The Fourth Trimester: A Guide To Healthy Postpartum Recovery
The journey that a woman takes with her baby during pregnancy is a special and sacred time. Many women devote a considerable amount of time preparing for the day of the birth, as well as stocking the house with baby supplies. While we must prepare for baby, we cannot forget about Mom. A healthy postpartum recovery is essential to help establish breastfeeding, help the family adjust to the newest addition (whether it’s the first child or beyond), and to promote the mother’s emotional and physical health. There are many simple but important elements to aid in a good recovery. Here are seven things that you can do before and shortly after birth to pave the way for a smooth transition in your fourth trimester.
The purpose of this guide is to set you up for the greatest success possible. Some problems that arise in the postpartum period are extreme fatigue, anemia, pain, difficulty breastfeeding, and postpartum depression. The advice given in this guide is designed to act as preventative measures. If you find that you are experiencing any of the above problems, please seek professional help immediately. That said, many of these problems can be prevented.
First and foremost, you will need lots and lots of food! One of the most difficult tasks after the arrival of a new baby is cooking and preparing food. If you thought you were hungry during pregnancy, just wait until you start breastfeeding! You might find yourself eating even more. Breastfeeding burns approximately 500 calories a day, but in addition to nourishing a baby, you must nourish yourself. Your body needs lots of high-quality, nutritious food while you journey through your postpartum. Therefore, it is a much-needed part of the nesting process to pre-cook or pre-mix meals and freeze them. Many new parents skip this part of the preparation process, thinking that they will just order takeout, but not only does that get expensive quickly, it can be just as much of a hassle to load and unload your new baby for the car trip to pick up food. And not all babies like the car.
If you can afford it and have the space, consider getting a full-size freezer. Not only is it great to have space to store lots of frozen meals for after your birth, but as your family grows, it helps to have more cold food storage for the future because there will be more mouths to feed. Freezable slow-cooker recipes are a great way to make large meals that will provide leftovers for several days. It’s also easy to freeze lasagnas and casseroles, fruits, vegetables and soups. Also consider finding a local farm with a CSA (community supported agriculture) program; you can have fresh fruit and veggies delivered to your door weekly. Try to find farms that grow organic, non-GMO food so that you and your baby are eating clean. Many farms allow you to choose what you would like in your weekly delivery. For the fourth trimester, choose items that are easy to prepare. It is ideal to lightly cook veggies to soften them; this is gentler on your intestines and helps your body conserve energy while you are healing.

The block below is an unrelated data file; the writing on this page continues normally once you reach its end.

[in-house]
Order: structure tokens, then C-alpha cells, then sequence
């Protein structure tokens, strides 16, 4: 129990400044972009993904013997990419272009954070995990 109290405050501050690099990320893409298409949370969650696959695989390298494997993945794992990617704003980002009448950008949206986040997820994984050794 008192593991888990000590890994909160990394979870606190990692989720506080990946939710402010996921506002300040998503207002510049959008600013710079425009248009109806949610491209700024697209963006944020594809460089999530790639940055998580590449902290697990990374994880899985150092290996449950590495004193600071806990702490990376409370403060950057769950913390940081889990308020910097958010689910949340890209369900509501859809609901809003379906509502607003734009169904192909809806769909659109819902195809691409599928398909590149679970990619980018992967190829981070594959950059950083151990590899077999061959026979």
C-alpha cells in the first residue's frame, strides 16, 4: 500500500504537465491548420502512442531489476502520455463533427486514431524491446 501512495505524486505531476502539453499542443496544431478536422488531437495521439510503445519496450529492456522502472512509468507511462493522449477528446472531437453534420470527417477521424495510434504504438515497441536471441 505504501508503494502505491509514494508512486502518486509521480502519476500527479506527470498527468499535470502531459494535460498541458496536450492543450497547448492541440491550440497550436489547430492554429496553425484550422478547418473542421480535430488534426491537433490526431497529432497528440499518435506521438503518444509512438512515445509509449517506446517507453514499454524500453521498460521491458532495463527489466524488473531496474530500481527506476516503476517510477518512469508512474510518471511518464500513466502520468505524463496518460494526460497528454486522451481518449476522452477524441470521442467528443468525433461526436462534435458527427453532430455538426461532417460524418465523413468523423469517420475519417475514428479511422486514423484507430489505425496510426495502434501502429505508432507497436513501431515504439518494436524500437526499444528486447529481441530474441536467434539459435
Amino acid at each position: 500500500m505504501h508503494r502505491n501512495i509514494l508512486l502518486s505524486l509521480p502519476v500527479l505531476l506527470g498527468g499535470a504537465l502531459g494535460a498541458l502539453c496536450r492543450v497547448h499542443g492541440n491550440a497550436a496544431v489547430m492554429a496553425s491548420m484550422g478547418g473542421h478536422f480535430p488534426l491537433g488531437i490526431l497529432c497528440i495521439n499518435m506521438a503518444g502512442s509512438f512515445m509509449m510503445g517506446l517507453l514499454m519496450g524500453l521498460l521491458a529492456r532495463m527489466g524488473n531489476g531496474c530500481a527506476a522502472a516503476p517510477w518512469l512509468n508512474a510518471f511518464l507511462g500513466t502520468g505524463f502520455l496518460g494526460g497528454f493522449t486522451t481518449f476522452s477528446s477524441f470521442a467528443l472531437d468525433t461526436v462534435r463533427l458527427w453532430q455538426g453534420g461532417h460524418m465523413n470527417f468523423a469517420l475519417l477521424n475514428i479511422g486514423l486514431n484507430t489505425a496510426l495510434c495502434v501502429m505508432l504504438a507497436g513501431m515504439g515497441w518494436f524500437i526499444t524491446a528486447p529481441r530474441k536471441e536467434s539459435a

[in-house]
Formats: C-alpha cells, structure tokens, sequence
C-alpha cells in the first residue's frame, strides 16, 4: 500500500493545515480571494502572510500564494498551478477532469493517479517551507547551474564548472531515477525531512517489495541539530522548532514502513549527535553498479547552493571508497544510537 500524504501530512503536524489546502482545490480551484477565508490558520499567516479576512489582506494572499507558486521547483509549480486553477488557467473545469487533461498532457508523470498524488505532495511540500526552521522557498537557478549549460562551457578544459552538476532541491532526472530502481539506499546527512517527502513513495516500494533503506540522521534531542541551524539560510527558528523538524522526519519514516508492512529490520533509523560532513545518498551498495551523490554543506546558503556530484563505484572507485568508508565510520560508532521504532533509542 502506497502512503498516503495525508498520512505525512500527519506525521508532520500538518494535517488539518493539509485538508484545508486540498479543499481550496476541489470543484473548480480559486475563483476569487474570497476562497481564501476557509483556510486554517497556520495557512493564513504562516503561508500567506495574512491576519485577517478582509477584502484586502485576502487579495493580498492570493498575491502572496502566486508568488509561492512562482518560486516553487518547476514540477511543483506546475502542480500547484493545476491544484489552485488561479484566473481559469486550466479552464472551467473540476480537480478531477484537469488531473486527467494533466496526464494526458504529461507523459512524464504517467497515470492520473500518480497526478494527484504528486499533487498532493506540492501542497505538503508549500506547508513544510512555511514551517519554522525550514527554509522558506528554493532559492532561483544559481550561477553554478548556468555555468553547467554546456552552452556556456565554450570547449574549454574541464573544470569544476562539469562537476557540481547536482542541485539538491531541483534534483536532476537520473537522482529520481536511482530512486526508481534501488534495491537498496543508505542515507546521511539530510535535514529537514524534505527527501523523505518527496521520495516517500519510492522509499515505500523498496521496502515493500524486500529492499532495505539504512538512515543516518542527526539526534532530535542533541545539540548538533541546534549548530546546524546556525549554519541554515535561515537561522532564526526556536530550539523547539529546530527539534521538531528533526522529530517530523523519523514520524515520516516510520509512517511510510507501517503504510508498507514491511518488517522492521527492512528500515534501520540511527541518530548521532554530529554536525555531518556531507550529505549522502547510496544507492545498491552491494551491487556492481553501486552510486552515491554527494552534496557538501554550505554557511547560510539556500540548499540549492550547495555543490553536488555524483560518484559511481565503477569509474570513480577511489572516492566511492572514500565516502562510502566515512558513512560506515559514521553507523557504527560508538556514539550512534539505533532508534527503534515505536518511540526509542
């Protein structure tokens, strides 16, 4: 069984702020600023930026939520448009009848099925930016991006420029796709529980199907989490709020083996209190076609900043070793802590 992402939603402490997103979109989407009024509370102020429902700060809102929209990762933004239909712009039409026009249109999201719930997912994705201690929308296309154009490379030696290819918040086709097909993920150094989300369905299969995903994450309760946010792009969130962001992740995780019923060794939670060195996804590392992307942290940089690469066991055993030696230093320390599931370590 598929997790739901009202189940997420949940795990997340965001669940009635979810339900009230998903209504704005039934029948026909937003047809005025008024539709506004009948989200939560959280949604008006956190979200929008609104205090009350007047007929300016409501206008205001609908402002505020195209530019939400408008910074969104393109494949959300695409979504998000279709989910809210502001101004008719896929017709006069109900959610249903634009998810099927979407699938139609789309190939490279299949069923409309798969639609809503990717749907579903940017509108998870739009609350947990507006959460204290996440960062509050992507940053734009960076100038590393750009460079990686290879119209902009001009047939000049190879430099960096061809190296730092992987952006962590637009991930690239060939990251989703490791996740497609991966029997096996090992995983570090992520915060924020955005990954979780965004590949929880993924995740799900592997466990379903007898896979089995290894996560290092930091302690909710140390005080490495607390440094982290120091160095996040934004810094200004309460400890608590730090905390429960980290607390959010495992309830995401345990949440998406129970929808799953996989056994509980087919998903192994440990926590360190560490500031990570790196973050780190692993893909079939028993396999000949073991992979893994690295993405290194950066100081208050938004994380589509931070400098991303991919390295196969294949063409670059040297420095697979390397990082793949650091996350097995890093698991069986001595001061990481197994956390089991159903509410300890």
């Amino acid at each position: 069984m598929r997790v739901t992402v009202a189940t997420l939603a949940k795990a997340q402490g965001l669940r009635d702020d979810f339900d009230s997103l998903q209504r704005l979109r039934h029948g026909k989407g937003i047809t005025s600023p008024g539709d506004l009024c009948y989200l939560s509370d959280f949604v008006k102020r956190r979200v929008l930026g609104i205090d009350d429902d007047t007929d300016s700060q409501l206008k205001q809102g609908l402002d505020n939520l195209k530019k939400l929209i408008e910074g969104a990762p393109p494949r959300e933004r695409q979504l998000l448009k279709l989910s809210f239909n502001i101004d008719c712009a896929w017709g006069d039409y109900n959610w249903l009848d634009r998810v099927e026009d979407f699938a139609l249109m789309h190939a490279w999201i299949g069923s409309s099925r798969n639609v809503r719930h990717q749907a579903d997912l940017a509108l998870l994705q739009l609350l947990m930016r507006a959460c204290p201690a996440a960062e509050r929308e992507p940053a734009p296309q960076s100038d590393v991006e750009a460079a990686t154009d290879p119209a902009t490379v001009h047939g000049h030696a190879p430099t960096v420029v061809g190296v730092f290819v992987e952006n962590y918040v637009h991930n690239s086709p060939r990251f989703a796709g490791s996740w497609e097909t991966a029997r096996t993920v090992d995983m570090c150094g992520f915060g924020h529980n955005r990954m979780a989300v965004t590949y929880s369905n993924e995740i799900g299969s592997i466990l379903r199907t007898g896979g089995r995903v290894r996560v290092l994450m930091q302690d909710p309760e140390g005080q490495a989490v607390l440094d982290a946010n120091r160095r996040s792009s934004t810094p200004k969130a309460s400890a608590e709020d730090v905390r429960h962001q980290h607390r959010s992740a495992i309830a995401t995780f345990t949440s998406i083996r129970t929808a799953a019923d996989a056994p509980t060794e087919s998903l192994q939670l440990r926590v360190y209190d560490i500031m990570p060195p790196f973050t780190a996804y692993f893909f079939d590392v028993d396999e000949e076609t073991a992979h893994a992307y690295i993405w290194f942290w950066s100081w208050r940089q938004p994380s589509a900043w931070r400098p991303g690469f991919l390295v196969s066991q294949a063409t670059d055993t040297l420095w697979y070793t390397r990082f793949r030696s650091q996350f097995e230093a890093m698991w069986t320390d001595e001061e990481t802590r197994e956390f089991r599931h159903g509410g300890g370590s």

Another great way to have food come to your door is to set up a meal train. This is a program where friends and family can choose a day to bring you a meal and sign up on an online calendar. This way you get a big hug with your food.
Remember that now is not the time to diet or attempt to lose weight by restricting food intake. It is far healthier for a woman to eat a hearty, healthful diet during pregnancy and to gain 40 to 60 pounds, than the outdated recommendation of only gaining 20 to 30 pounds. If a woman is eating a healthy, balanced, nutrient-rich diet that includes healthy fats (coconut oil, olive oil, grass-fed butter) and high-quality protein, she could gain more or less. The point is that you do not need to lose the weight as quickly as possible. It took nine months to put it on. Give yourself nine months (or more) to take it off. It is more important to rest and eat well during your fourth trimester. Spend time loving that beautiful new baby and have appreciation for what you have created.
One of the reasons it is great to have lots of stored food is that it allows you to spend more time resting. You might be tempted to return to your pre-pregnancy activity and exercise levels, but your body needs rest. Many women feel “fine,” but when they do too much activity, they experience abnormal postpartum bleeding or spotting (that is not a menstrual cycle). This is your body telling you that you are overexerting yourself. Your uterus is still healing, and you need to rest more. It can be hard to gauge how much activity is too much when you feel great or simply have a day where you have extra energy, but postpartum spotting is a sign that must be respected. Take this entire trimester as recovery time.
Seasoned parents know that sleep is precious when you have a new baby. It can be tempting to do the chores that have piled up, but they can wait. Sleep when your baby sleeps. Ask friends and family members to help you with chores like dishes, laundry and vacuuming. Hire a postpartum doula to help with those things as well, and also to care for your baby so you can rest.